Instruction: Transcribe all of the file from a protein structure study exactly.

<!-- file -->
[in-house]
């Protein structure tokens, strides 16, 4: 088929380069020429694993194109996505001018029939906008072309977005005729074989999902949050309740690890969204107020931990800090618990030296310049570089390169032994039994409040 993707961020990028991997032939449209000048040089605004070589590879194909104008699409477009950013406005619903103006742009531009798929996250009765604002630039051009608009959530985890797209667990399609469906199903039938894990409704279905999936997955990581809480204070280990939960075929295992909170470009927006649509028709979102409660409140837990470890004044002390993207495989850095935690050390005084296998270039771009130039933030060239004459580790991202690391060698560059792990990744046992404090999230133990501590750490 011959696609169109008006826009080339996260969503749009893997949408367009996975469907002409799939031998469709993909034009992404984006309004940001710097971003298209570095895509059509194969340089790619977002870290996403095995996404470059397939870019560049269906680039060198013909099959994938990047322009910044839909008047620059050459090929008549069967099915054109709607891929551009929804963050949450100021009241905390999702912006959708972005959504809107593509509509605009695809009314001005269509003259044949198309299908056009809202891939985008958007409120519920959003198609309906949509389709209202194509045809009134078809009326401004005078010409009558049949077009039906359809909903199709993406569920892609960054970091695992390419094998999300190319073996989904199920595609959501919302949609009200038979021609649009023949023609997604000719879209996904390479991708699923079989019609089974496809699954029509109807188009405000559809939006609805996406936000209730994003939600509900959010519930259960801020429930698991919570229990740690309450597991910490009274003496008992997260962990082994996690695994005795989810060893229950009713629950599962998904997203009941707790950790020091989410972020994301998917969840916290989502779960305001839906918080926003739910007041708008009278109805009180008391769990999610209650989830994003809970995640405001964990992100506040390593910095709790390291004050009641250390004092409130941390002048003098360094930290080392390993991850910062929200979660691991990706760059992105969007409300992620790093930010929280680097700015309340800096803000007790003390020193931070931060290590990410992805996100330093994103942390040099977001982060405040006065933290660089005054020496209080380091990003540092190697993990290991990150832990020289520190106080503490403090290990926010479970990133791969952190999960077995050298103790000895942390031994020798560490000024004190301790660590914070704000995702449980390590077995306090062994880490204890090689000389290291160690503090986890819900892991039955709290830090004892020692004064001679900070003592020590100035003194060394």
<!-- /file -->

[in-house]
């Protein structure tokens, strides 16, 4: 088929380069020429694993194109996505001018029939906008072309977005005729074989999902949050309740690890969204107020931990800090618990030296310049570089390169032994039994409040 993707961020990028991997032939449209000048040089605004070589590879194909104008699409477009950013406005619903103006742009531009798929996250009765604002630039051009608009959530985890797209667990399609469906199903039938894990409704279905999936997955990581809480204070280990939960075929295992909170470009927006649509028709979102409660409140837990470890004044002390993207495989850095935690050390005084296998270039771009130039933030060239004459580790991202690391060698560059792990990744046992404090999230133990501590750490 011959696609169109008006826009080339996260969503749009893997949408367009996975469907002409799939031998469709993909034009992404984006309004940001710097971003298209570095895509059509194969340089790619977002870290996403095995996404470059397939870019560049269906680039060198013909099959994938990047322009910044839909008047620059050459090929008549069967099915054109709607891929551009929804963050949450100021009241905390999702912006959708972005959504809107593509509509605009695809009314001005269509003259044949198309299908056009809202891939985008958007409120519920959003198609309906949509389709209202194509045809009134078809009326401004005078010409009558049949077009039906359809909903199709993406569920892609960054970091695992390419094998999300190319073996989904199920595609959501919302949609009200038979021609649009023949023609997604000719879209996904390479991708699923079989019609089974496809699954029509109807188009405000559809939006609805996406936000209730994003939600509900959010519930259960801020429930698991919570229990740690309450597991910490009274003496008992997260962990082994996690695994005795989810060893229950009713629950599962998904997203009941707790950790020091989410972020994301998917969840916290989502779960305001839906918080926003739910007041708008009278109805009180008391769990999610209650989830994003809970995640405001964990992100506040390593910095709790390291004050009641250390004092409130941390002048003098360094930290080392390993991850910062929200979660691991990706760059992105969007409300992620790093930010929280680097700015309340800096803000007790003390020193931070931060290590990410992805996100330093994103942390040099977001982060405040006065933290660089005054020496209080380091990003540092190697993990290991990150832990020289520190106080503490403090290990926010479970990133791969952190999960077995050298103790000895942390031994020798560490000024004190301790660590914070704000995702449980390590077995306090062994880490204890090689000389290291160690503090986890819900892991039955709290830090004892020692004064001679900070003592020590100035003194060394």